Headlines: June 9th, 2005

Only 16 per cent of people are strongly opposed to the principle of charging drivers for using roads according to the results of a survey released today in advance of a speech on road pricing by the Transport Secretary, Alistair Darling.The results, from a MORI survey for Detica, also show that while only 8 per cent of people think the roads are too congested, almost half support the principle of a road pricing scheme, if all the revenue raised is returned to motorists through lower road tax.

The RAC foundation says the results will be encouraging for the Government but it believes the key challenge for its ambitious road pricing plan is not about the technology needed to implement the scheme but about gaining public trust.

The government proposal would involve all vehicles having a ‘black box’ so they could be tracked using satellite technology. Charges would be based on the time and location of a journey and the types of road used. The busiest routes would be the most expensive, with charges of more than a pound a mile while for people using remote rural roads journeys would be free or possibly charged at 2 pence a mile. Fuel duty would be reduced or scrapped so drivers in rural areas could find themselves paying much less for motoring than they do currently.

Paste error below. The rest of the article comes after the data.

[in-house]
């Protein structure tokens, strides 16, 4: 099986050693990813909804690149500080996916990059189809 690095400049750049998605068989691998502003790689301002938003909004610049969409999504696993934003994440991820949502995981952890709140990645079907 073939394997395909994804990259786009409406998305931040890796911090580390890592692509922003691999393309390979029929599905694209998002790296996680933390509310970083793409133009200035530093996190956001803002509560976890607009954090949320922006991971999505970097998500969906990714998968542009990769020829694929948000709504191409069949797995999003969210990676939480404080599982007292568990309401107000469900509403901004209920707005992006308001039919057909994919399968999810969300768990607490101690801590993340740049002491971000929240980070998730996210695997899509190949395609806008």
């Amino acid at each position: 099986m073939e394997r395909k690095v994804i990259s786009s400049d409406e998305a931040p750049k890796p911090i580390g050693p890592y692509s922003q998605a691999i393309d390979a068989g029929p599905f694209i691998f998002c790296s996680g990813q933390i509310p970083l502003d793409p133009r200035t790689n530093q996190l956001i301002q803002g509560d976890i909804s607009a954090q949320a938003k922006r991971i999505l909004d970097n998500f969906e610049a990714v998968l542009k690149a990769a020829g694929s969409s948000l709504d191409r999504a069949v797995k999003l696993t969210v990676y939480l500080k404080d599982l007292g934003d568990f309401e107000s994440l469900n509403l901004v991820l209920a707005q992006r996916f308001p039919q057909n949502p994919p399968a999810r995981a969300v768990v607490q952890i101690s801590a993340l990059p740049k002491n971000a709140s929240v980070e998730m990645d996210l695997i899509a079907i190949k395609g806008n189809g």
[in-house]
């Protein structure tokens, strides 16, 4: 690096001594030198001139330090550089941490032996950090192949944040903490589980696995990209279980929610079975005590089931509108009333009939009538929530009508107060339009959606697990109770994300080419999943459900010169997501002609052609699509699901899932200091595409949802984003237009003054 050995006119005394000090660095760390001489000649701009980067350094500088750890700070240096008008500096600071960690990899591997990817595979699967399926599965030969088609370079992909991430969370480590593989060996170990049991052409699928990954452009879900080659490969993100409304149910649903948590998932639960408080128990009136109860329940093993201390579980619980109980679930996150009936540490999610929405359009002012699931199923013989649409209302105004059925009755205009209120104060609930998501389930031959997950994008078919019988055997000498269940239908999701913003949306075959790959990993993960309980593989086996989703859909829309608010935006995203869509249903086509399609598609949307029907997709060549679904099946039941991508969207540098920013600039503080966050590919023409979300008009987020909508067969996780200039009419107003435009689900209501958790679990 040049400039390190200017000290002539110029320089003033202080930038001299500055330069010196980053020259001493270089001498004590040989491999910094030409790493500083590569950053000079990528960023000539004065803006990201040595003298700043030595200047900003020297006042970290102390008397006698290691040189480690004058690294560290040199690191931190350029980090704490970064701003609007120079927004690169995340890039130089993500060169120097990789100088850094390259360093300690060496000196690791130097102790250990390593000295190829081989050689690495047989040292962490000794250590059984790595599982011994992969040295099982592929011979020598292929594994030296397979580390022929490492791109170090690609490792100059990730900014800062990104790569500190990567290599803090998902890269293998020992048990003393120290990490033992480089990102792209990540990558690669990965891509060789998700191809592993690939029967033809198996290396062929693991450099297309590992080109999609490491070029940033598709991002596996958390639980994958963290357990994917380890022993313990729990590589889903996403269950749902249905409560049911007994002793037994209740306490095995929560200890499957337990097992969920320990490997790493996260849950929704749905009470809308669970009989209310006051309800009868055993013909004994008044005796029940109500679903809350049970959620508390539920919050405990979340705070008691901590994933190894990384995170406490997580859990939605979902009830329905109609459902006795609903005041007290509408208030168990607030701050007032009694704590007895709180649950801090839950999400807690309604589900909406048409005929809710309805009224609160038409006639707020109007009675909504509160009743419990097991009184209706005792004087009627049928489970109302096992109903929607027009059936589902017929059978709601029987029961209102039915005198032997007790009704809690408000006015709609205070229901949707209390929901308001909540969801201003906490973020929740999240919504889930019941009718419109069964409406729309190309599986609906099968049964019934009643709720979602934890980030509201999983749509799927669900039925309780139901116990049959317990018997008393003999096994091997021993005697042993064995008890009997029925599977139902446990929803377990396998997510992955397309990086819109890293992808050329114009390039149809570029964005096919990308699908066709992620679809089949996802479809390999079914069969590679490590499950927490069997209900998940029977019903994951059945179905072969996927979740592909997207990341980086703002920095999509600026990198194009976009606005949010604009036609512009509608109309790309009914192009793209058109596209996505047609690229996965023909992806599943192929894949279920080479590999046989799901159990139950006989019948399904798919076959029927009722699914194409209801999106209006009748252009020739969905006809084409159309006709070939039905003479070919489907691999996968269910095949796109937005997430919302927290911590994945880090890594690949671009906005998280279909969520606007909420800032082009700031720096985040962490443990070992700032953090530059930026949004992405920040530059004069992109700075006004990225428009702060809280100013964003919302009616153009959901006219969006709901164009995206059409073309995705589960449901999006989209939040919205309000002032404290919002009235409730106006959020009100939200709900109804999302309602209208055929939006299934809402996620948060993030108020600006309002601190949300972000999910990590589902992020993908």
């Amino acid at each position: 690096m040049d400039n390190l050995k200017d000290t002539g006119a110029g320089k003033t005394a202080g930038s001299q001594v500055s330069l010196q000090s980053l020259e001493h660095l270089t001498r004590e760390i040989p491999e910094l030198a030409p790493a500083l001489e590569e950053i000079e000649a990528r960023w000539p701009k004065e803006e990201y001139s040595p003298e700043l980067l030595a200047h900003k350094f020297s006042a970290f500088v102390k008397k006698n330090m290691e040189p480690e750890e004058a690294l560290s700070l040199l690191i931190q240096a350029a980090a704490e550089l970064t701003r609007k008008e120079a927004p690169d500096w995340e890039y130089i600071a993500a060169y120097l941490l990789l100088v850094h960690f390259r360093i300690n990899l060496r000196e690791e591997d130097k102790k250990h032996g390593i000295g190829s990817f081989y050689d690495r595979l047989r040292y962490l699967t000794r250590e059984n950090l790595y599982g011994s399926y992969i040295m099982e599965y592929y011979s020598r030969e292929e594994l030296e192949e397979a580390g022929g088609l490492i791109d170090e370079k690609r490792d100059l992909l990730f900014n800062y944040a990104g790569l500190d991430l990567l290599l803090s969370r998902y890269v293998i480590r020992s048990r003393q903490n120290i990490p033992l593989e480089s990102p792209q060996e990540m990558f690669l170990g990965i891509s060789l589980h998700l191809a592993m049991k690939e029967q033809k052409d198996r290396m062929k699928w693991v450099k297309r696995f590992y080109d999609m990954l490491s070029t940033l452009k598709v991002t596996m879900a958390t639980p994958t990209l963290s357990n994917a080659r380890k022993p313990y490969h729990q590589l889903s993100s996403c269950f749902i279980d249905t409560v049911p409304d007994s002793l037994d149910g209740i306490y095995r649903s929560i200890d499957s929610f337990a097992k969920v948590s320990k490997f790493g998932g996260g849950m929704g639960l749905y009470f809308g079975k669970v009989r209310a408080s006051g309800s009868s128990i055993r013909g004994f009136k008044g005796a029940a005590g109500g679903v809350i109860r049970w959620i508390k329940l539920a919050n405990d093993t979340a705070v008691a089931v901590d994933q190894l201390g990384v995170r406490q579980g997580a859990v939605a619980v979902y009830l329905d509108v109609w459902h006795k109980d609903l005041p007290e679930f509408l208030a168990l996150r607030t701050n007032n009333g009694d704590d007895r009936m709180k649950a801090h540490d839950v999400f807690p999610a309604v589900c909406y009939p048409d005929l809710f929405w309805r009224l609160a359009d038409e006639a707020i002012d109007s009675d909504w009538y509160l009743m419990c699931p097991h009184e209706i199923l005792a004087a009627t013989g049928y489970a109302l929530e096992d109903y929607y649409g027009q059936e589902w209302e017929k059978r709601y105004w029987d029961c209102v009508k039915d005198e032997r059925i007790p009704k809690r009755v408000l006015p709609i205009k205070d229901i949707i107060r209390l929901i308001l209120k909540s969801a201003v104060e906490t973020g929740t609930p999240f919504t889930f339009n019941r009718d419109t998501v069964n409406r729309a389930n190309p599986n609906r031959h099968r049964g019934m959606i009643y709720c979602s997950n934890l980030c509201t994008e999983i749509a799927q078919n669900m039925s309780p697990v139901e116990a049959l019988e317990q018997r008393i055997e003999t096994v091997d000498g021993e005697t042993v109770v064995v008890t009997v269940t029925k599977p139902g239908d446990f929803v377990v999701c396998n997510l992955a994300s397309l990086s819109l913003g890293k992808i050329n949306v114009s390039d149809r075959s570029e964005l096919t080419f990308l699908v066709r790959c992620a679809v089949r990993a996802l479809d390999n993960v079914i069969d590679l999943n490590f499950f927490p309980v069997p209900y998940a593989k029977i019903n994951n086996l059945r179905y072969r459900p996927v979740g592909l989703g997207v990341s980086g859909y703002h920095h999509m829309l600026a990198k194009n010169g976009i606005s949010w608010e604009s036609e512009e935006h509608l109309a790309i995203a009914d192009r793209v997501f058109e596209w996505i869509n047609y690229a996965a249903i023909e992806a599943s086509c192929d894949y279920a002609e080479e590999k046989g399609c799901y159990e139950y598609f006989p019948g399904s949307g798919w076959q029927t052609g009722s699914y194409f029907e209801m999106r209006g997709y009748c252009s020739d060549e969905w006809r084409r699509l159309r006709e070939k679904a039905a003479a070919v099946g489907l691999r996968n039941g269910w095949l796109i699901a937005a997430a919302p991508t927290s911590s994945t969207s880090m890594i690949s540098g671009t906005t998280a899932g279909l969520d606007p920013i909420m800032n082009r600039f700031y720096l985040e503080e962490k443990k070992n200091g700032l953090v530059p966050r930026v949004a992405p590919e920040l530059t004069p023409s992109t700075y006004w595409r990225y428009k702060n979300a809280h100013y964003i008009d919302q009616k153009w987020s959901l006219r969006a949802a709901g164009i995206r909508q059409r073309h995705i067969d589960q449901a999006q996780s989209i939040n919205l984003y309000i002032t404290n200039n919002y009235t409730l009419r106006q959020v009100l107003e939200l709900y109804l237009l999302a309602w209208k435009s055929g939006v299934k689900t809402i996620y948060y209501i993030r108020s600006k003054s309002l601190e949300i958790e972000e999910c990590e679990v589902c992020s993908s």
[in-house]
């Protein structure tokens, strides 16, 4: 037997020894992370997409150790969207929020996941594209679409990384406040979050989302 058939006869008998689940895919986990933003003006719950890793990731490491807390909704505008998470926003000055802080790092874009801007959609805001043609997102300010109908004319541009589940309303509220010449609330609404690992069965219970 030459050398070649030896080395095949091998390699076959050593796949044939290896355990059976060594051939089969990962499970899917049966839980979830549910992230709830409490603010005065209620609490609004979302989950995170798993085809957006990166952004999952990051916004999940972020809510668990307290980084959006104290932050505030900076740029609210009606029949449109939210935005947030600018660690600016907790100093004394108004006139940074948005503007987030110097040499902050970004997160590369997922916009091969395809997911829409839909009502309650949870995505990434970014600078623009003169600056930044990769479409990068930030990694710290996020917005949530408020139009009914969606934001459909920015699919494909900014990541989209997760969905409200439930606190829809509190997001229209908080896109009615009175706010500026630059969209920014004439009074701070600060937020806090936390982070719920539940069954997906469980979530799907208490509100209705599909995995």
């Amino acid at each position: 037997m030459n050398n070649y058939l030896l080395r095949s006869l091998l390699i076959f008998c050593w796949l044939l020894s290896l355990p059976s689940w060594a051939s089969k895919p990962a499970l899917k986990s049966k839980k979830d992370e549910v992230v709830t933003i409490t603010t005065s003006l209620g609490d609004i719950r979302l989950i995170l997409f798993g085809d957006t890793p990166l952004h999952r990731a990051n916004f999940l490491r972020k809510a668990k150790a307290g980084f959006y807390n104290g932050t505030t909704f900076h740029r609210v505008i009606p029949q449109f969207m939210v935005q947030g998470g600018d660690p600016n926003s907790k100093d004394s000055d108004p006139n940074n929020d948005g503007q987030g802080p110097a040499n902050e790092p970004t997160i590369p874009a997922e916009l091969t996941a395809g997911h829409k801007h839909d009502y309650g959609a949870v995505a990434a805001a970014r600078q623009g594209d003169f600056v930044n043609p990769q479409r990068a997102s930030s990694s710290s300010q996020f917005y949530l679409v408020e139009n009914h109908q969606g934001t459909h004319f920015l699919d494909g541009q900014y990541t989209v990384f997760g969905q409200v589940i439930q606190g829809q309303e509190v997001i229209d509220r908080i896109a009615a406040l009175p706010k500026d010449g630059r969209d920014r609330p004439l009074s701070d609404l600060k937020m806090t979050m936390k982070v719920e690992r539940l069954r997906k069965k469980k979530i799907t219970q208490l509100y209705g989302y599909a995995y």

Congestion now costs the British economy 20 billion pounds a year so the Foundation is giving a cautious welcome to the principle of road pricing and the opportunity to debate the idea more fully. But it says it would not support road pricing if it were a way of introducing another tax on drivers who already pay 42 billion pounds in motoring taxes a year, with only 6 billion being spent on roads.

The Foundation believes that to gain public trust the Government should announce that an independent regulator will oversee and monitor the scheme and that a proper appeals procedure will be in place. Edmund King, Executive Director of RAC Foundation said pricing must be targeted to affect the timing and routes of particular journeys and motorists had to be protected from excessive charges set by central or local government.